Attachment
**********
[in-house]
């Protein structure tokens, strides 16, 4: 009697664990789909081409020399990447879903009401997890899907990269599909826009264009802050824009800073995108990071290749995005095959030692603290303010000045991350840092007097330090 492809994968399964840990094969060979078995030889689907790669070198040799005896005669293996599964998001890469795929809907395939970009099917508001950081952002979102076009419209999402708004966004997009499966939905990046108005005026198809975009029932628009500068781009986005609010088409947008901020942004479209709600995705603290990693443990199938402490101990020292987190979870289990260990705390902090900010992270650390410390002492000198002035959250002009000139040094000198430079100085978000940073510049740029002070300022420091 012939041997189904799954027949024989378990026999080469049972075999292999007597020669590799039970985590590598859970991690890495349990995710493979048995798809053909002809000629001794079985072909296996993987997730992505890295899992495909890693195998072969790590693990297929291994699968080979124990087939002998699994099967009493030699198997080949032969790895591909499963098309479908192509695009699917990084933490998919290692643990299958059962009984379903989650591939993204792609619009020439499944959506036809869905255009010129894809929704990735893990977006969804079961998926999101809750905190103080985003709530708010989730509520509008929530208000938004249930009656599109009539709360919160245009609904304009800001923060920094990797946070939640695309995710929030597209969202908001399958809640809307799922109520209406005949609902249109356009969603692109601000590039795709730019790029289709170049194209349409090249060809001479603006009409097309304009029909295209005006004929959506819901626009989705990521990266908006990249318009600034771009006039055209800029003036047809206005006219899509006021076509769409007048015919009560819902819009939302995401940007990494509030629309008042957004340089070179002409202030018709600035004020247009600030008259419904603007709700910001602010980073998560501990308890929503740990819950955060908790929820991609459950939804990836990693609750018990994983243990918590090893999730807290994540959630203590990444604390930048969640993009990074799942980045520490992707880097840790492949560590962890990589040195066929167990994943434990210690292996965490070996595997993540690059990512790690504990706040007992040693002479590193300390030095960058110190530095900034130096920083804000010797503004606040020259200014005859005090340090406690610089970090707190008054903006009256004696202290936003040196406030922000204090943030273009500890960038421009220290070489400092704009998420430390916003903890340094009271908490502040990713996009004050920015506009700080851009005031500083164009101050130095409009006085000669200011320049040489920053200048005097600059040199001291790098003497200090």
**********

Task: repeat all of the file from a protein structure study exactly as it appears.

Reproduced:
[in-house]
């Protein structure tokens, strides 16, 4: 009697664990789909081409020399990447879903009401997890899907990269599909826009264009802050824009800073995108990071290749995005095959030692603290303010000045991350840092007097330090 492809994968399964840990094969060979078995030889689907790669070198040799005896005669293996599964998001890469795929809907395939970009099917508001950081952002979102076009419209999402708004966004997009499966939905990046108005005026198809975009029932628009500068781009986005609010088409947008901020942004479209709600995705603290990693443990199938402490101990020292987190979870289990260990705390902090900010992270650390410390002492000198002035959250002009000139040094000198430079100085978000940073510049740029002070300022420091 012939041997189904799954027949024989378990026999080469049972075999292999007597020669590799039970985590590598859970991690890495349990995710493979048995798809053909002809000629001794079985072909296996993987997730992505890295899992495909890693195998072969790590693990297929291994699968080979124990087939002998699994099967009493030699198997080949032969790895591909499963098309479908192509695009699917990084933490998919290692643990299958059962009984379903989650591939993204792609619009020439499944959506036809869905255009010129894809929704990735893990977006969804079961998926999101809750905190103080985003709530708010989730509520509008929530208000938004249930009656599109009539709360919160245009609904304009800001923060920094990797946070939640695309995710929030597209969202908001399958809640809307799922109520209406005949609902249109356009969603692109601000590039795709730019790029289709170049194209349409090249060809001479603006009409097309304009029909295209005006004929959506819901626009989705990521990266908006990249318009600034771009006039055209800029003036047809206005006219899509006021076509769409007048015919009560819902819009939302995401940007990494509030629309008042957004340089070179002409202030018709600035004020247009600030008259419904603007709700910001602010980073998560501990308890929503740990819950955060908790929820991609459950939804990836990693609750018990994983243990918590090893999730807290994540959630203590990444604390930048969640993009990074799942980045520490992707880097840790492949560590962890990589040195066929167990994943434990210690292996965490070996595997993540690059990512790690504990706040007992040693002479590193300390030095960058110190530095900034130096920083804000010797503004606040020259200014005859005090340090406690610089970090707190008054903006009256004696202290936003040196406030922000204090943030273009500890960038421009220290070489400092704009998420430390916003903890340094009271908490502040990713996009004050920015506009700080851009005031500083164009101050130095409009006085000669200011320049040489920053200048005097600059040199001291790098003497200090």